As Slate TV critic Willa Paskin noted in her smart review of the premiere, the second season of Mr. Robot spends a lot of time critiquing itself. With its repeated idle banter about Seinfeld, its disses directed at NCIS (which, as Paskin points out, airs in reruns on USA), and its harrowing depiction of the sheer sadness of watching Vanderpump Rules, Mr. Robot has more and more become a TV show that doesn’t just push the boundaries of television but also draws attention to its limits.
And while regular Slate contributor Sam Adams sees all this episode’s bleeped-out F-words as a symptom of the show’s juvenile attempts to be subversive, I see them differently: as Mr. Robot’s way of highlighting the limits of what you can and can’t say on TV.
After all, “eps2.1_k3rnel-pan1c.ksd” doesn’t just bleep the F-word, it’s largely about censored F-words. Why else would it not only repeat the word so many times but open and close the episode with the origin of the name “F Society”? And soundtrack its main montage with a song by a band called Holy F—? And go out of its way to black out the word on screen, in a manner that makes it look not so much bleeped as redacted?
The episode even includes a (censored) F-word in both its final shot and its final line, with DiPierro looking at the sign on F Society headquarters and exclaiming, “You’ve gotta be f—ing kidding me.” You can imagine Esmail wanting to write the word into his screenplay and thinking the same thing.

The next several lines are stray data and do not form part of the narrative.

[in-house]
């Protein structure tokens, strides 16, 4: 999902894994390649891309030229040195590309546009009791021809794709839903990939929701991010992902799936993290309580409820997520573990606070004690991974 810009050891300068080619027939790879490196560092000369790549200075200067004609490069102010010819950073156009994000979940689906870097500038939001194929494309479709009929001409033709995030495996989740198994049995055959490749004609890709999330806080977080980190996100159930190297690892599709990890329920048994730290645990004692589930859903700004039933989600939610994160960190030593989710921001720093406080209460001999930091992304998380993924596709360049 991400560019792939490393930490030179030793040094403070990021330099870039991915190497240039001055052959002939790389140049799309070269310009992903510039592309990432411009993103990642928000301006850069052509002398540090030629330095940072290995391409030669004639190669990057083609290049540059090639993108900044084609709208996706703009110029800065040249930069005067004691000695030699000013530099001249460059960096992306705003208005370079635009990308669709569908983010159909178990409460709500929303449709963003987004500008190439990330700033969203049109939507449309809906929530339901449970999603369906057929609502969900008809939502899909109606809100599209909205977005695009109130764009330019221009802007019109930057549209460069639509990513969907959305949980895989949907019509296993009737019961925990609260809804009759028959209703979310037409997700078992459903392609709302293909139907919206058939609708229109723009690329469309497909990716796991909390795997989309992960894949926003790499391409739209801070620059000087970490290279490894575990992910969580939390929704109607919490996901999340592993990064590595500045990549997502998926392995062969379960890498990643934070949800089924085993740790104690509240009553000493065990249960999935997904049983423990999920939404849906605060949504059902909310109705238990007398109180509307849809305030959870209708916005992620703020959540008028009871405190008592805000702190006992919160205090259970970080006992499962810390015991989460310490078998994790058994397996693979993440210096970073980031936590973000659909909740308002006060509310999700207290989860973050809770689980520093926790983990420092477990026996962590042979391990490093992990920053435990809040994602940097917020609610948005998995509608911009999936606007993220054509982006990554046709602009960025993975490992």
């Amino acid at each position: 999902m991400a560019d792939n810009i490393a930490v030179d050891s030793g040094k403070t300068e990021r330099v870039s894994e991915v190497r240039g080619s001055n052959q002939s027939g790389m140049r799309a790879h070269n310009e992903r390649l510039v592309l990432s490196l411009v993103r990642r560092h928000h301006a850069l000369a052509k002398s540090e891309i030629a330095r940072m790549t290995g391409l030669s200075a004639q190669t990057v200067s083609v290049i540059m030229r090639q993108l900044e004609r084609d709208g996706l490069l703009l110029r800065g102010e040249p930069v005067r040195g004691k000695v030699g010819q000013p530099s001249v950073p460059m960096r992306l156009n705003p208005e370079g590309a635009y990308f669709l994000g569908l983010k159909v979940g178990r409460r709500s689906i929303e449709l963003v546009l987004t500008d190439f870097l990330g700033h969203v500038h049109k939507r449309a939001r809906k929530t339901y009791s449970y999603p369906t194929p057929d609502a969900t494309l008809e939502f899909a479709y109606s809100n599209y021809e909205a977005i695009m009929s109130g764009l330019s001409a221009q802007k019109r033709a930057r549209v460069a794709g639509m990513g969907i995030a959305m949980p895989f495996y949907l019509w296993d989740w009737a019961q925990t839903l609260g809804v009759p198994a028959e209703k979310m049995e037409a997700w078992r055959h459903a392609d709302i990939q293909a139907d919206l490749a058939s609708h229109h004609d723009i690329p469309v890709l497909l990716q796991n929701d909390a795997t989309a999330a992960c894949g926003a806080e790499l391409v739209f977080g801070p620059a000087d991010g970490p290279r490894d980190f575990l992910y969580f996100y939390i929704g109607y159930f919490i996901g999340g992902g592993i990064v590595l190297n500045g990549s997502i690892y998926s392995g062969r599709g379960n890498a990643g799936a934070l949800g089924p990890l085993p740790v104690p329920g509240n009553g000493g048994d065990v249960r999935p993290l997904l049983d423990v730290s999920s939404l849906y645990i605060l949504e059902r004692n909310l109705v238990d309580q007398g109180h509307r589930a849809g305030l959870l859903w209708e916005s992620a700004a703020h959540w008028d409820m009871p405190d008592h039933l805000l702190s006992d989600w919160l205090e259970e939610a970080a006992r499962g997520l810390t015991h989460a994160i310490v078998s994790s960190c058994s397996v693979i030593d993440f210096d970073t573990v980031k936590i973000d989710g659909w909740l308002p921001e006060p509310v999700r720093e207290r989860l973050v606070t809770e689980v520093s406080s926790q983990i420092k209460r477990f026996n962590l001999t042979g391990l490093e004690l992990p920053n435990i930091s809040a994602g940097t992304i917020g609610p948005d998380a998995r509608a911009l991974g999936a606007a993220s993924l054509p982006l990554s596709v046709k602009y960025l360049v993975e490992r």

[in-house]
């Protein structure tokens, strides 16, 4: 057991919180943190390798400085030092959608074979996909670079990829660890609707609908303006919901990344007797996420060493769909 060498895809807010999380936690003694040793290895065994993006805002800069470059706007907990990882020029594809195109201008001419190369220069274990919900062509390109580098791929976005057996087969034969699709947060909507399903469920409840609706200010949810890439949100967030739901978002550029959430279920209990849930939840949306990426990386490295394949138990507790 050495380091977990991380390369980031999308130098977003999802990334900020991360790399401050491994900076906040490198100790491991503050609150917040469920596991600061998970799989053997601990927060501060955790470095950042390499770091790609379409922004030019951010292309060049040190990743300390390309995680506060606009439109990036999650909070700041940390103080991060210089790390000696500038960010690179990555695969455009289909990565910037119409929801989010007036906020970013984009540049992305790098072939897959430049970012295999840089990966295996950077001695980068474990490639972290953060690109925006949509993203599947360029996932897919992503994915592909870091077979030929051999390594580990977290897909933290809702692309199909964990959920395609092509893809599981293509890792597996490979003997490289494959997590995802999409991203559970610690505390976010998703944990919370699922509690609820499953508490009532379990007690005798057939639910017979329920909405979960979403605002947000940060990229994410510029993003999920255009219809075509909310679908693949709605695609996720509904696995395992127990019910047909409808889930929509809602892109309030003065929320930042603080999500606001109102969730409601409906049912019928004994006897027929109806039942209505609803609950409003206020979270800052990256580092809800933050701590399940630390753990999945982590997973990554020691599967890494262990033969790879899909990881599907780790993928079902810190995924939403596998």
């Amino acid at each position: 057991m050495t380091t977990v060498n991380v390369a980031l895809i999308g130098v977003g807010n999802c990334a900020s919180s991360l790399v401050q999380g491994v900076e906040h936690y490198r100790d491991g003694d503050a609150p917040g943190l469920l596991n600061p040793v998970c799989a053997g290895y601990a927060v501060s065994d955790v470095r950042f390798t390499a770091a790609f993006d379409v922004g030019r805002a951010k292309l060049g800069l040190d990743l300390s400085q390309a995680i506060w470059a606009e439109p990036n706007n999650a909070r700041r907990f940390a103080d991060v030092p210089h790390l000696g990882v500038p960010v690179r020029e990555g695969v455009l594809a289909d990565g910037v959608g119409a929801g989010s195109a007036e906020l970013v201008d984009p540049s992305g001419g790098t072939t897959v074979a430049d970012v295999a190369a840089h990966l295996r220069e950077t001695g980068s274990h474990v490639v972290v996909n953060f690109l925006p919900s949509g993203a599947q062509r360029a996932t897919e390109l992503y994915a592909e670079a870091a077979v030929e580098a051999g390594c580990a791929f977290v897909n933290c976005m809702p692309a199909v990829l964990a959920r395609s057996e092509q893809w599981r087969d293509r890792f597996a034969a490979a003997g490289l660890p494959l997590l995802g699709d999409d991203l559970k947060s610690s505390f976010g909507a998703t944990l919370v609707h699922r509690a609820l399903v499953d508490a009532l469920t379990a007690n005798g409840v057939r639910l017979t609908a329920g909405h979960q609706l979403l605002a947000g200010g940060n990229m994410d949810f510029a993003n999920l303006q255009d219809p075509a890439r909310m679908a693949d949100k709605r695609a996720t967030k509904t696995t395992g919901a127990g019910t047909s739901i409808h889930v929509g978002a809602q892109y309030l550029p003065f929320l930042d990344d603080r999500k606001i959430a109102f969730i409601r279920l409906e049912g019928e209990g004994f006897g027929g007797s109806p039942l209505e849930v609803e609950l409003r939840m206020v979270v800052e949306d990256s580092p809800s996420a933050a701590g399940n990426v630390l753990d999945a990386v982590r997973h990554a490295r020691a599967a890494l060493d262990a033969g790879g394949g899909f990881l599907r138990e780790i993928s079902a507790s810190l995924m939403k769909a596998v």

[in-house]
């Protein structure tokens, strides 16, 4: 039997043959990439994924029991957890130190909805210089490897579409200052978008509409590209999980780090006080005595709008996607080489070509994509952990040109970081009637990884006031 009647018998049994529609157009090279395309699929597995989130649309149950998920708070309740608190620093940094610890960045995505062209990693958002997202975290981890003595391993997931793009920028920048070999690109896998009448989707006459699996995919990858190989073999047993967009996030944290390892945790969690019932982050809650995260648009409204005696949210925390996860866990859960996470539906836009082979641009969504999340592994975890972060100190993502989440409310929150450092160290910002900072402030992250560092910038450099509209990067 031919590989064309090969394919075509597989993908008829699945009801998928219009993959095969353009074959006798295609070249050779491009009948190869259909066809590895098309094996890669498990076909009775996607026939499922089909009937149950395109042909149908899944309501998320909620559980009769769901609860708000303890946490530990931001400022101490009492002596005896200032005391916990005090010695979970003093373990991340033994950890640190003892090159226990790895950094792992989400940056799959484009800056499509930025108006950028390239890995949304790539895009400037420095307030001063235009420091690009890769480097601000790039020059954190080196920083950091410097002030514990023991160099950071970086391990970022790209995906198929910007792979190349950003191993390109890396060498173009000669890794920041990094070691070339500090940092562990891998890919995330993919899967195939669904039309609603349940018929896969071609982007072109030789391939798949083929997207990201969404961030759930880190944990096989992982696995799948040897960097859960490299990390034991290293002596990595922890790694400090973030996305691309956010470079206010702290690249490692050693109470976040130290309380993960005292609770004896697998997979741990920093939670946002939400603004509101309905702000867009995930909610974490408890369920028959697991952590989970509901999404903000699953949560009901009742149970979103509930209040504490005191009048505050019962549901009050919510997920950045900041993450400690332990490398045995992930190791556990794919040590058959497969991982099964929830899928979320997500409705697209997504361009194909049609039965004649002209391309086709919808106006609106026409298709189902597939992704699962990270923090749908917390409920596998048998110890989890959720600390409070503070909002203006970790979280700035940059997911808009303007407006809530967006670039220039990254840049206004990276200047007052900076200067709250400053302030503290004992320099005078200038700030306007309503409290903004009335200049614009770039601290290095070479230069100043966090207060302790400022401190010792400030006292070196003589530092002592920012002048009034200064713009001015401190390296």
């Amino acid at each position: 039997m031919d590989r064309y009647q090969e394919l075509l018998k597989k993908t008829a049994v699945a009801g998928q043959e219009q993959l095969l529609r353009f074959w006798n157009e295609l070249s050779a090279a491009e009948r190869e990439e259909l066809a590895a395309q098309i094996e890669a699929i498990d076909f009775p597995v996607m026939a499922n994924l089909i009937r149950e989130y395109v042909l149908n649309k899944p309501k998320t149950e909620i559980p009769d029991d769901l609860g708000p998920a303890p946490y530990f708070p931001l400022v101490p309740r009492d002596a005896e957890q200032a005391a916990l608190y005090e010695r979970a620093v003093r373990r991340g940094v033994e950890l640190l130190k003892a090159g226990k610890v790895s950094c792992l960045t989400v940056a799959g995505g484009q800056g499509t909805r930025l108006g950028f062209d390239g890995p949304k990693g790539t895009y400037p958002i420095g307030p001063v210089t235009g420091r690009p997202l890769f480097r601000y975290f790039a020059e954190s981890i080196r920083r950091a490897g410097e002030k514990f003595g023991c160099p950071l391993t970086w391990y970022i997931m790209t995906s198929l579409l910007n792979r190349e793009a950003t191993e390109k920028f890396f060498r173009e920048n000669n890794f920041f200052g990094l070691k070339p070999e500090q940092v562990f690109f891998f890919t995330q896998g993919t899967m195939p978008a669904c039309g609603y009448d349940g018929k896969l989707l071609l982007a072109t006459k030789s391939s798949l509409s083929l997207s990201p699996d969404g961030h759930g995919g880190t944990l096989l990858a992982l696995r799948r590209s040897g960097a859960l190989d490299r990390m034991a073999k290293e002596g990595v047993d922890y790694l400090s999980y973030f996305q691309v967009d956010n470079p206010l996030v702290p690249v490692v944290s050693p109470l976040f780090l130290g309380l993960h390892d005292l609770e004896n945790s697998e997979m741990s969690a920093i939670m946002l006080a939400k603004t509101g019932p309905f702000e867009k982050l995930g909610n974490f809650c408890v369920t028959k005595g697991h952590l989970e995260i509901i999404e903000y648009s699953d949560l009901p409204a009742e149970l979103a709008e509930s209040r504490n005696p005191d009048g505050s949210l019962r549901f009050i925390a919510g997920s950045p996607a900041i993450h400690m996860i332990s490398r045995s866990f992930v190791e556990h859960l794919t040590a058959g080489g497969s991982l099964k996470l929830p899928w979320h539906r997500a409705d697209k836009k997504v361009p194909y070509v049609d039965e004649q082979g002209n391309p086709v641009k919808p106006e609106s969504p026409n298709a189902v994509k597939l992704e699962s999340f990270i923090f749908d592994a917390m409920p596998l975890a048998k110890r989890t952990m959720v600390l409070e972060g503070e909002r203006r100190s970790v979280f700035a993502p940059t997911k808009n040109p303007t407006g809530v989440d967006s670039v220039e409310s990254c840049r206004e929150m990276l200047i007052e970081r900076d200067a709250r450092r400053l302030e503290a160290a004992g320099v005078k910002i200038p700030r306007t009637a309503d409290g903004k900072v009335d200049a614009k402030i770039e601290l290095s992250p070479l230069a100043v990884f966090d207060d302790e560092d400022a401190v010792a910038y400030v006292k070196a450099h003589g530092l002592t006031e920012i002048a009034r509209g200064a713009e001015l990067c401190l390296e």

This surprisingly jokey ending also reminds me of another movie that uses the F-word as its final punchline: Eyes Wide Shut. In the movie’s closing exchange of dialogue, Nicole Kidman’s character tells her husband, “You know, there is something very important we need to do as soon as possible.” When her husband asks, “What’s that?” she responds, “Fuck.”
After pulling off the unlikely feat of putting must-watch prestige television on the USA Network, Esmail has been given more creative control than just about anyone else on television. But while he’s now free to make the show about as cinematic as he wants, he’s still running up against restrictions. After pulling off the nifty trick of changing “Fun Society” to “F Society,” he wants to point out that there’s still at least one thing he can’t say: “Fuck Society.”